In legal terms, the authority stated that the MB had designated BF as the person responsible for the alleged data protection violation. The BF was an enterprise of the City of Vienna within the meaning of section 71(1) of the Vienna Data Protection Act (WStV), which did not have its own legal personality. Pursuant to section 106(1) of the Vienna Administrative Procedure Act, undertakings were organisationally part of the municipal authorities, which was why the alleged infringement was attributed to them. 
After presenting Section 1 (1) of the Data Protection Act and Article 4 (1) of the Data Protection Regulation as well as Recital 26 of the Data Protection Regulation, it was stated that, from the perspective of the vicarious agent, traceability to the MB did not seem to exist per se solely due to the knowledge of the secret number. However, the possibility of identification, e.g. by contacting the BA, does not seem to be excluded, which is why the existence of personal data within the meaning of Article 4(1) of the GDPR must be assumed. Irrespective of the assessment of this vicarious agent as the BF's own controller or processor pursuant to Article 4(7) or (8) of the GDPR, the disclosure of the MB's telephone number to the vicarious agent qualified as disclosure and thus as processing within the meaning of Article 4(2) of the GDPR. It was irrelevant whether the disclosure of the personal data by the BA had taken place in writing, electronically or orally, especially since an encroachment on the fundamental right to secrecy could take place in almost any form and thus also through oral transmission.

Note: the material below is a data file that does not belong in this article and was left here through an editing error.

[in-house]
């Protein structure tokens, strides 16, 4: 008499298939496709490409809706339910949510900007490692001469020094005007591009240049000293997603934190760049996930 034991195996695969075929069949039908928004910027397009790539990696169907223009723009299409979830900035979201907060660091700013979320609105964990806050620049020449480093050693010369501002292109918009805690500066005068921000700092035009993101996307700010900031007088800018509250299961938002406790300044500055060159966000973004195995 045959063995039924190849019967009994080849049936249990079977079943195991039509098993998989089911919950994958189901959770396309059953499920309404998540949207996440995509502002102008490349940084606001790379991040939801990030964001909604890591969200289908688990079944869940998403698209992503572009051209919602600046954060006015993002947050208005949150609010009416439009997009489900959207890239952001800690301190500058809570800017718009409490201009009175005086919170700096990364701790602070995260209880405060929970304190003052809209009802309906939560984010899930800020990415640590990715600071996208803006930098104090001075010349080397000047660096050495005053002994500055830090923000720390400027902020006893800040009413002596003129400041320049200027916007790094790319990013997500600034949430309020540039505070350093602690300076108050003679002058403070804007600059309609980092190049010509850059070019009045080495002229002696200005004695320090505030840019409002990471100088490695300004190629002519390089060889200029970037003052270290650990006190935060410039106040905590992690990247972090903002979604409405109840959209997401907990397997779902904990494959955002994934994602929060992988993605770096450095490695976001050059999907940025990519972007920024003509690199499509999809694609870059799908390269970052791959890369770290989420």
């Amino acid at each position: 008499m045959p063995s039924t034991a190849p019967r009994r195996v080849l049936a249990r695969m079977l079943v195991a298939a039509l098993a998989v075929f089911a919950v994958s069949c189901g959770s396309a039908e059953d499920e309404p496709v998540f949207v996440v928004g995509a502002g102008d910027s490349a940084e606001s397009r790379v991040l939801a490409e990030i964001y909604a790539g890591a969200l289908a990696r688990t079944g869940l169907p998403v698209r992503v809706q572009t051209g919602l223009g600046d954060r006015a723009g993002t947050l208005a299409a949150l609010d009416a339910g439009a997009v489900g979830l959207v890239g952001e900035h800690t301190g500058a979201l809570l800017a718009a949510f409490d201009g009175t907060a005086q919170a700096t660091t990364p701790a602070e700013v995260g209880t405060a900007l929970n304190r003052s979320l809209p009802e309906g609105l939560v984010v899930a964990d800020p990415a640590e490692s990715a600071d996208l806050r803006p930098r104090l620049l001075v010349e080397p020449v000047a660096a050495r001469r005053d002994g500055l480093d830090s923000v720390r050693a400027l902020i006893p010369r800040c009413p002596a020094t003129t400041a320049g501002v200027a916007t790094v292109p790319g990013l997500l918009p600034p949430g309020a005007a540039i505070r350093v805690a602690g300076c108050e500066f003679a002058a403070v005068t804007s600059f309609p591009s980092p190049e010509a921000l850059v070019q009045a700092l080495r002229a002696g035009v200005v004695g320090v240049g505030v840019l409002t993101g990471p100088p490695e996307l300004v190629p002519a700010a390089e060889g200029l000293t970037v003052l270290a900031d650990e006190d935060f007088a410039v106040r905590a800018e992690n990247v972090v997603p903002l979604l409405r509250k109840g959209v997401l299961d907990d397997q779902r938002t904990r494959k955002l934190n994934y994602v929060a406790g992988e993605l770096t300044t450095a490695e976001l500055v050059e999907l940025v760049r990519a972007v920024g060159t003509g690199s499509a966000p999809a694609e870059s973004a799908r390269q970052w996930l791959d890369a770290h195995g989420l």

An interest worthy of protection in keeping this personal data secret was to be affirmed. 
The BA was renting out existing properties within the framework of private economic administration. In the present case, there was nothing to suggest that the BF was not acting in the context of private economic administration, but in a sovereign capacity. The reservation of the right to intervene stipulated in Article 1(2) of the Data Protection Act, according to which an intervention by state authorities may only take place on the basis of a qualified legal basis, does not apply in the context of private economic administration. 
Therefore, it had to be examined whether the intervention in question had been covered by the MB's consent, in his vital interest or due to overriding legitimate interests of another. 
The transmission of the MB's secret telephone number was neither in his vital interest nor with his consent. Even if one were to assume that the content of §§ 1096, 1097 of the General Civil Code, which had been invoked, was as represented by the BA, there would still be a violation of § 1 (1) of the Data Protection Act: It was not evident to what extent the disclosure of the MB's secret telephone number had been necessary for the fulfilment of the BF's duties - repairing damage to general parts of the MB's property - especially since the recipient of the data had merely used it to inform the MB of the repair of the damage and thus the prior disclosure of the MB's telephone number to the vicarious agent had taken place without any concrete reason, such as clarifying the location of the damage. 
The authority did not overlook the fact that data protection law was not conceived as a general prohibition of communication and that informing the MC as the person reporting the damage that the damage would now be repaired could therefore certainly be regarded as a service provided by the BA as the provider.